An AI Approach To Fed Watching – Two Sigma

An AI Approach To Fed Watching – Two Sigma

An AI Approach To Fed Watching written by Jeffrey N. Saret and Subhadeep Mitra of  Two Sigma  and reflects their views, not necessarily the firm’s  – please see important legal disclaimer at bottom of post

Executive Summary

Natural language processing techniques can translate Federal Open Market Committee (FOMC) meeting minutes into data. The results appear both intuitive and informative. For example, following the 2007-2009 financial crisis, the Fed increased the amount of time it devoted to discussing financial markets from 10 percent in 2007 to nearly 40 percent in late 2008. At more recent meetings, the Fed spent approximately equal time (~20 percent) discussing inflation, growth, financial markets, and policy. Topics like employment and trade have commanded only five percent of the Fed’s mindshare of late. Knowing what concerns the Fed might help allocators sharpen their focus on the longterm issues that matter for both monetary policy and the broader economy.

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An AI Approach To Fed Watching

In Shakespeare’s Hamlet, chief counselor to the king Lord Polonius asked the protagonist what he was reading. Hamlet accurately, if imprecisely, replied, “words, words, words.” Counselors to asset allocators might ask the same thing of so-called “Fed watchers,” who dutifully interpret the US Federal Reserve’s Federal Open Market Committee’s (FOMC) meeting minutes. The FOMC publishes these minutes three weeks after each of its eight scheduled annual meetings, likely to help asset allocators and others understand the slightly delayed but more detailed views held by the Fed’s monetary policy decision makers.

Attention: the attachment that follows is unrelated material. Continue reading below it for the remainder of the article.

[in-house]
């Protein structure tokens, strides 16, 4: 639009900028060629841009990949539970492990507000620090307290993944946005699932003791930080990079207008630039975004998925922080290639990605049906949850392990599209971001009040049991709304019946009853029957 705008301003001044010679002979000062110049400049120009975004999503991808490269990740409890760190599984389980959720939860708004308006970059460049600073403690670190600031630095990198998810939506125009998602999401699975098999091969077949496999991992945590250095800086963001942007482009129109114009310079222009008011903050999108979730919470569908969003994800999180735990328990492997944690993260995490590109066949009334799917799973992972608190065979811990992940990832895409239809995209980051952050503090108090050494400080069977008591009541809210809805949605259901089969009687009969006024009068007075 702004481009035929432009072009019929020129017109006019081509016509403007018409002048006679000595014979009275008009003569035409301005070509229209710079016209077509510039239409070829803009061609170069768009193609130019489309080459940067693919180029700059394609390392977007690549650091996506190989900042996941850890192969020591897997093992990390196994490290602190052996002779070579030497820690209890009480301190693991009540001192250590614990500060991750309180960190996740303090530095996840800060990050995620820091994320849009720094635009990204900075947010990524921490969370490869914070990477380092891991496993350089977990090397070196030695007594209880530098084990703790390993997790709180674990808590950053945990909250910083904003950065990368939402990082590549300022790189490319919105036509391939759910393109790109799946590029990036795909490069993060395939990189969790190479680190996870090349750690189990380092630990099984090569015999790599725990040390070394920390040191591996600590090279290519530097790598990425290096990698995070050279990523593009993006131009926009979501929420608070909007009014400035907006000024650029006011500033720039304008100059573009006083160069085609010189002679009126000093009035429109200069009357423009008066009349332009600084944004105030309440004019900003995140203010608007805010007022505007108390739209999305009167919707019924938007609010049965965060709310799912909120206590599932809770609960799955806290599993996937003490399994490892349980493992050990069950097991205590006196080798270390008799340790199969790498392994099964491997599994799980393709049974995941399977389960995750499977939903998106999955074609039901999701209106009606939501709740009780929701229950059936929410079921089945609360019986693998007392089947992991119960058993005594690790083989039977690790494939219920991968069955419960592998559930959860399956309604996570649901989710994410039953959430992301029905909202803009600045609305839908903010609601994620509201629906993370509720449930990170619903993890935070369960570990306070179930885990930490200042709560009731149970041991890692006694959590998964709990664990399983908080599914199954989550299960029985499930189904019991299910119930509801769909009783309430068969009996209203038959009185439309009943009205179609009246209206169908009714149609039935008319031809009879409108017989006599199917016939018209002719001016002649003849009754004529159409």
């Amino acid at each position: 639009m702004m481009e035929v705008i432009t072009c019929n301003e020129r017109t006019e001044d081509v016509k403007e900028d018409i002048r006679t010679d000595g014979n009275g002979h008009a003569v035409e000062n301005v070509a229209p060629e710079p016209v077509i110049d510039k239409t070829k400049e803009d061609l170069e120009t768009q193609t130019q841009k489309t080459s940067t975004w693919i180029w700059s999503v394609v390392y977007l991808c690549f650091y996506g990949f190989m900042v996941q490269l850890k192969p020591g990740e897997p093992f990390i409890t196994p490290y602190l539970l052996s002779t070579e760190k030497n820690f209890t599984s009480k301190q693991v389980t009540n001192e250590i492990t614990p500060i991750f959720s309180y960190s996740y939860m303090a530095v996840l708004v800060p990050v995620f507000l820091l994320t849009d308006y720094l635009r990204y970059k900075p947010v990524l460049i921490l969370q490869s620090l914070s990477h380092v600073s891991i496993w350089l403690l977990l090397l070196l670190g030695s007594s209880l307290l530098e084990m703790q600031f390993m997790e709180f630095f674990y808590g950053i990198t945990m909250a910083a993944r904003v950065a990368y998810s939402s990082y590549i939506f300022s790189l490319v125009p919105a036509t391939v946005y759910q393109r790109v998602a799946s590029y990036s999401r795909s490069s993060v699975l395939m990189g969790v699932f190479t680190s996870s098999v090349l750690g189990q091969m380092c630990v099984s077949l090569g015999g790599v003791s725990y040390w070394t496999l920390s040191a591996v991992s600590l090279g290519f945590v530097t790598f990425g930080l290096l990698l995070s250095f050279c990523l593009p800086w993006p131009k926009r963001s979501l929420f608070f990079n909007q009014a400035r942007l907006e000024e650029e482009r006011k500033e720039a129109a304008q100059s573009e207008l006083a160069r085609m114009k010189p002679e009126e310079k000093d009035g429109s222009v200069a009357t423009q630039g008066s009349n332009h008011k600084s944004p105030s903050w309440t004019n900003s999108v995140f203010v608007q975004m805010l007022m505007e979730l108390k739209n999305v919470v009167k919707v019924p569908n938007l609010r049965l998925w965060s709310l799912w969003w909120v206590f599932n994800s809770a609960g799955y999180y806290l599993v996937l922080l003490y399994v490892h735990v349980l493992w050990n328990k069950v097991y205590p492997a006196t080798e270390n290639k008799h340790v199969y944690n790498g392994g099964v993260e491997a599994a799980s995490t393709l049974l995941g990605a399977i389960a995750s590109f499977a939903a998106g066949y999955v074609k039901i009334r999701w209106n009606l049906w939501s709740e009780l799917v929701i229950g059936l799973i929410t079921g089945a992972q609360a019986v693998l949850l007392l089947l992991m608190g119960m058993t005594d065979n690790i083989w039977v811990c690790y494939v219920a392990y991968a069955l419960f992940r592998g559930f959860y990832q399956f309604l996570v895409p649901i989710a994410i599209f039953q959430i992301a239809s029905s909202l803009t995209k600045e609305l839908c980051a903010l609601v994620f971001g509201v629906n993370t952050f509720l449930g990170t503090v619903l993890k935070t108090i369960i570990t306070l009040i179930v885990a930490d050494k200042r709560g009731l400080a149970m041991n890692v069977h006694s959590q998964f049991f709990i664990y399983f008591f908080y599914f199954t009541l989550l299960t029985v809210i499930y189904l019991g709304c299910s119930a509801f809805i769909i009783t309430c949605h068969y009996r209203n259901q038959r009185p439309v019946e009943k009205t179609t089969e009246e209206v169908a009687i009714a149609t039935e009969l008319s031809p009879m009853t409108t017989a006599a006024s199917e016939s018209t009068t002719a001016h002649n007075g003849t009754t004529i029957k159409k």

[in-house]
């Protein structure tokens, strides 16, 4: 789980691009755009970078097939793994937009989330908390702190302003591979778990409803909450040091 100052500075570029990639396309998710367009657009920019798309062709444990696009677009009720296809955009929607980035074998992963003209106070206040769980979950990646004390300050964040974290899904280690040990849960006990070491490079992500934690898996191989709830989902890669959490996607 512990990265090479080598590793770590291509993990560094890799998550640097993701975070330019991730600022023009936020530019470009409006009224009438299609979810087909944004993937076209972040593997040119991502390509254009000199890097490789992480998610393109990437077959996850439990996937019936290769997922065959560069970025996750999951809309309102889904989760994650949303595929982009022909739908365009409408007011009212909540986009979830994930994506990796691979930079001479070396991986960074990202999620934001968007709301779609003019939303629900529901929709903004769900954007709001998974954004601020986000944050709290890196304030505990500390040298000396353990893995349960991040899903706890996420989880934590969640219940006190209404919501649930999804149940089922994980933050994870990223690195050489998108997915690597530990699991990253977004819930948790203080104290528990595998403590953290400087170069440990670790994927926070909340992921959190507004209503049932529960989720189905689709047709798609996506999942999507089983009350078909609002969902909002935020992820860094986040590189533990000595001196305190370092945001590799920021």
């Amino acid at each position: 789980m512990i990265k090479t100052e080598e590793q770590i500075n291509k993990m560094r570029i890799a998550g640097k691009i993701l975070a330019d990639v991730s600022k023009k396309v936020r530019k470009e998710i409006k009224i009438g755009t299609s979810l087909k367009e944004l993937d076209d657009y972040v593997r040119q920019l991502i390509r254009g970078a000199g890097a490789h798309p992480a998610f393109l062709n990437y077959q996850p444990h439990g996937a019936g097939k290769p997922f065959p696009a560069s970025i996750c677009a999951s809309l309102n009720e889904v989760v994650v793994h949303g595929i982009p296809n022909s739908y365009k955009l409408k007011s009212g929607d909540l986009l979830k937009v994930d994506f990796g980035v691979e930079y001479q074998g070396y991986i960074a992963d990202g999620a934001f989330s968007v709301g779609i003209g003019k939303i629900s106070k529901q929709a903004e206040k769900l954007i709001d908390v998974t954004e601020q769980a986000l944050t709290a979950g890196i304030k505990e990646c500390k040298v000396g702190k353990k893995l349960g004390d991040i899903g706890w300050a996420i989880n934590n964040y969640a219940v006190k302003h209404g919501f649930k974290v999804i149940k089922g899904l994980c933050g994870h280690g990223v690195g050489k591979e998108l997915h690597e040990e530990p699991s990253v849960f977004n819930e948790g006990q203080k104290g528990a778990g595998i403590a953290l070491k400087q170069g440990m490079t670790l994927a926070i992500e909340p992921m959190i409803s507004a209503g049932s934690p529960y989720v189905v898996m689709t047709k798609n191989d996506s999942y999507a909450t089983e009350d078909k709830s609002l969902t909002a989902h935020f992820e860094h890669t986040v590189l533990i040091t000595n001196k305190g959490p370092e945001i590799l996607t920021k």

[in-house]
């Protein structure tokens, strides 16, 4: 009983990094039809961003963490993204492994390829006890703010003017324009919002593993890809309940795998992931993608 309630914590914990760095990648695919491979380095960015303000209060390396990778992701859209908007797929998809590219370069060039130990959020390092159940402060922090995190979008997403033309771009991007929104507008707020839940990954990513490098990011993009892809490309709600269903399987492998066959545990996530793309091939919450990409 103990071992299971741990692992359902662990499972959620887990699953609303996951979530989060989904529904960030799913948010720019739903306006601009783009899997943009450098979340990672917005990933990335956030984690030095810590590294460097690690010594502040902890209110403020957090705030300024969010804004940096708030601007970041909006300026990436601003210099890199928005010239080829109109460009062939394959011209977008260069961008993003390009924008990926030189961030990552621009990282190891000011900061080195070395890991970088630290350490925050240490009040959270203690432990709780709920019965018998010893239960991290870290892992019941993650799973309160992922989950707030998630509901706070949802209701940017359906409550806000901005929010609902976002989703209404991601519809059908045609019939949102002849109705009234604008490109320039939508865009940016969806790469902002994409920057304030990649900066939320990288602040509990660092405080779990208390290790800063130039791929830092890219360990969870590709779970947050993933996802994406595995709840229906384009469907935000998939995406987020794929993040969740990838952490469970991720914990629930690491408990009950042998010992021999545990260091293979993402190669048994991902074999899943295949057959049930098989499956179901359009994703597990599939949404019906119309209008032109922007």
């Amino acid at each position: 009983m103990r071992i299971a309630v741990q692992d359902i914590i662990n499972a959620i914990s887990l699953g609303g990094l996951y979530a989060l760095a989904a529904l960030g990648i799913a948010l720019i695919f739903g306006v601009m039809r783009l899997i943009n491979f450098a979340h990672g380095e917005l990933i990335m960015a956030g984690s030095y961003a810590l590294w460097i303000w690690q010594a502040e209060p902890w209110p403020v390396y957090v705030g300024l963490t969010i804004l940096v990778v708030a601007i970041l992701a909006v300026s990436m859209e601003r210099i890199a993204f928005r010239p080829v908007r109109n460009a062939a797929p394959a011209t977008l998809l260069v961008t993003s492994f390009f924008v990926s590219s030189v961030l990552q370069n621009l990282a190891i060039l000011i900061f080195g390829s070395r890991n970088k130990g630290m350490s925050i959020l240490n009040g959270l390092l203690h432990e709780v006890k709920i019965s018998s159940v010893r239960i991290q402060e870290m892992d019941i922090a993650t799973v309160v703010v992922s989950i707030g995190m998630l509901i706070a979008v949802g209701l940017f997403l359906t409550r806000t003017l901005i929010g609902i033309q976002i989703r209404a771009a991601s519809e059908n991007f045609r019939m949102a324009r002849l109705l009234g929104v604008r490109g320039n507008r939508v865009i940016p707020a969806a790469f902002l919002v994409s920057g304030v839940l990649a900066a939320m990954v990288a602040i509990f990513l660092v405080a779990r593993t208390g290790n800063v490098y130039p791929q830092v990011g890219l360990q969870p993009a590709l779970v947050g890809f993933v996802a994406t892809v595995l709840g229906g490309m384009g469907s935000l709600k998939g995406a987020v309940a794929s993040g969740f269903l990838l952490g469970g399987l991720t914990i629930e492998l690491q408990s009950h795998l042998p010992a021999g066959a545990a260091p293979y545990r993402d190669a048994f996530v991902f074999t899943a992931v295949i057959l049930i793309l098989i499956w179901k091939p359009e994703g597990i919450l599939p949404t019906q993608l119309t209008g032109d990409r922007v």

Historically, interpretations of those minutes required art, so Fed watchers pontificated and critiqued. Now natural language processing techniques can translate those minutes into relatively objective data. The results appear both intuitive and informative. For example, during the 2007-2009 financial crisis, the Fed increased the amount of time it devoted to discussing financial markets from 10 percent in 2007 to nearly 40 percent during late 2008. At more recent meetings, the Fed spent approximately equal time (~20 percent) discussing inflation, growth, financial markets, and policy. Topics like employment and trade have commanded less than five percent of the Fed’s mindshare during 2016. Knowing what matters concern the Fed might help allocators sharpen their focus on the long-term issues that matter for both monetary policy and the broader economy.

The FOMC’s Meeting Minutes Lend Themselves Well To Natural Language Processing


Analyses based on natural language processing (NLP) techniques usually require two main ingredients – a large number of texts worth analyzing and consistency across those texts. The FOMC’s meeting minutes offer both ingredients. Since 1993, the FOMC has published meeting minutes eight times per year using a relatively consistent structure.

Natural language processing (NLP) techniques can consistently and objectively identify and calculate timevariation in topics discussed in these FOMC minutes at a granular level. Blei, Ng, and Jordan (2003) describe one such technique – Latent Dirichlet Allocation (LDA). LDA algorithms try to classify the text into “unobserved topics” or groups, and then map each word of a text into those unobserved topics. Principal component analyses (PCA) of empirical data might offer a clarifying analogy, in that both LDA and PCA ignore any specific context or pre-conceived categories in order to statistically and unbiasedly identify relationships to reduce dimensionality or complexity. Similar to a PCA, a nearly infinite number of “unobserved topics” could perfectly describe a given text. For practical reasons, researchers typically select only a manageable few. The technical appendix offers more details.

Three Trends Jump Out Of The NLP Analysis Of The FOMC’s Meeting Minutes

The analysis highlights three trends in the FOMC meeting minutes (Figure 1). First, financial markets have captured and sustained a significant share of the FOMC’s discussions since the 2007-2009  financial crisis, seemingly at the expense of growth. Prior to 2007, the Fed typically devoted less than 10 percent of FOMC meetings to discussing financial markets. A notable exception occurred from 1997 to 1999 during the rolling Asian, Latin American, and Russian financial crises. Those events reaffirmed the stereotype that the Fed offered a “Greenspan put,” or an FOMC backstop to financial stress.